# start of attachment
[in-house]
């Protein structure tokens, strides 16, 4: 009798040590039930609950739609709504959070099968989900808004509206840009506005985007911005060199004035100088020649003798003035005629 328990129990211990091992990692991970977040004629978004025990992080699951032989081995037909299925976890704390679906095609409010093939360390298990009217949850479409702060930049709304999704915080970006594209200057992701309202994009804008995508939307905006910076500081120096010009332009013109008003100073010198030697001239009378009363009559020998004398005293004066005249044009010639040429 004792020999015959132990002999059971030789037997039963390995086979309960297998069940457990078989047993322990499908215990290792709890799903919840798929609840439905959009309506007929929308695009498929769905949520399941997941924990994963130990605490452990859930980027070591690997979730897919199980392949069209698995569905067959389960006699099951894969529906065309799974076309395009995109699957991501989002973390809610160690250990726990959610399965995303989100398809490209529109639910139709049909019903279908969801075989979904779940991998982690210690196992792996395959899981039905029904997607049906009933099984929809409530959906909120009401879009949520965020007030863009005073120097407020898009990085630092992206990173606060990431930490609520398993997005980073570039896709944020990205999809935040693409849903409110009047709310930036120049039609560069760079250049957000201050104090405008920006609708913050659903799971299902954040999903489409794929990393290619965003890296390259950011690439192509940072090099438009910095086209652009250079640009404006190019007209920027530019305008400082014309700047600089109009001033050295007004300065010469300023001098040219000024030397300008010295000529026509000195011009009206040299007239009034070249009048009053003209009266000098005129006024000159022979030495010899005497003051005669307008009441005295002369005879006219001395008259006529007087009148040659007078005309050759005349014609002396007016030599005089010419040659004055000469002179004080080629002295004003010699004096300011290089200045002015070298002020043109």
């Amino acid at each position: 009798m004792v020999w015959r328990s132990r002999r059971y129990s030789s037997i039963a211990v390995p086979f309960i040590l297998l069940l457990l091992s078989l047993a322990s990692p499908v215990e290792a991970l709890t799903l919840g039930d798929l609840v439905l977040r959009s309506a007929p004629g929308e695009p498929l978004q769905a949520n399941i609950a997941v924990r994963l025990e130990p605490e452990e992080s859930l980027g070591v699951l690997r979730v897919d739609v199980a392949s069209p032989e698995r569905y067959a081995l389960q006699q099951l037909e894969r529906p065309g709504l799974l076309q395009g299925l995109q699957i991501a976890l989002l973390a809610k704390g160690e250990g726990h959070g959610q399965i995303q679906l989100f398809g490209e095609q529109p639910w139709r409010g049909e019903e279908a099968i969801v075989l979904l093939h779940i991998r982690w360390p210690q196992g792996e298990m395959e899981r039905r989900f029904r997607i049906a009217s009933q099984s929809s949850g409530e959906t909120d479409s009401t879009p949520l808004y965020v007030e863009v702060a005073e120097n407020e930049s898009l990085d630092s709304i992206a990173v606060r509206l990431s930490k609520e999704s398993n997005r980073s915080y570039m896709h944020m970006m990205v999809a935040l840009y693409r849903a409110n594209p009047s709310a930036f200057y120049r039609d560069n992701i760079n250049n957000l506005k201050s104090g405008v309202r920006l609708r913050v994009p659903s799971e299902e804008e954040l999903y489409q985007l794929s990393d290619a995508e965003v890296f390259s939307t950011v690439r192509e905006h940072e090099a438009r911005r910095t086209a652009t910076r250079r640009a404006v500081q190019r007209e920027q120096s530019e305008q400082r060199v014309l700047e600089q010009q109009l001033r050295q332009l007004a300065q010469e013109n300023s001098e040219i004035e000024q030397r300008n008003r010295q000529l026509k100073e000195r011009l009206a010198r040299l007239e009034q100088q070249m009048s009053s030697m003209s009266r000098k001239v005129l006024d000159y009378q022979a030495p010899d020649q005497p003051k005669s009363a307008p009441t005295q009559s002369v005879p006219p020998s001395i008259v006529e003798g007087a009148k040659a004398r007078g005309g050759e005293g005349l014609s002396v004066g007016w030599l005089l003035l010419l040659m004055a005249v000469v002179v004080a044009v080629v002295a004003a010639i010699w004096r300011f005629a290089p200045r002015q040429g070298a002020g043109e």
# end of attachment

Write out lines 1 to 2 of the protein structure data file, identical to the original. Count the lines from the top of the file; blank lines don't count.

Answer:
[in-house]
């Protein structure tokens, strides 16, 4: 009798040590039930609950739609709504959070099968989900808004509206840009506005985007911005060199004035100088020649003798003035005629 328990129990211990091992990692991970977040004629978004025990992080699951032989081995037909299925976890704390679906095609409010093939360390298990009217949850479409702060930049709304999704915080970006594209200057992701309202994009804008995508939307905006910076500081120096010009332009013109008003100073010198030697001239009378009363009559020998004398005293004066005249044009010639040429 004792020999015959132990002999059971030789037997039963390995086979309960297998069940457990078989047993322990499908215990290792709890799903919840798929609840439905959009309506007929929308695009498929769905949520399941997941924990994963130990605490452990859930980027070591690997979730897919199980392949069209698995569905067959389960006699099951894969529906065309799974076309395009995109699957991501989002973390809610160690250990726990959610399965995303989100398809490209529109639910139709049909019903279908969801075989979904779940991998982690210690196992792996395959899981039905029904997607049906009933099984929809409530959906909120009401879009949520965020007030863009005073120097407020898009990085630092992206990173606060990431930490609520398993997005980073570039896709944020990205999809935040693409849903409110009047709310930036120049039609560069760079250049957000201050104090405008920006609708913050659903799971299902954040999903489409794929990393290619965003890296390259950011690439192509940072090099438009910095086209652009250079640009404006190019007209920027530019305008400082014309700047600089109009001033050295007004300065010469300023001098040219000024030397300008010295000529026509000195011009009206040299007239009034070249009048009053003209009266000098005129006024000159022979030495010899005497003051005669307008009441005295002369005879006219001395008259006529007087009148040659007078005309050759005349014609002396007016030599005089010419040659004055000469002179004080080629002295004003010699004096300011290089200045002015070298002020043109």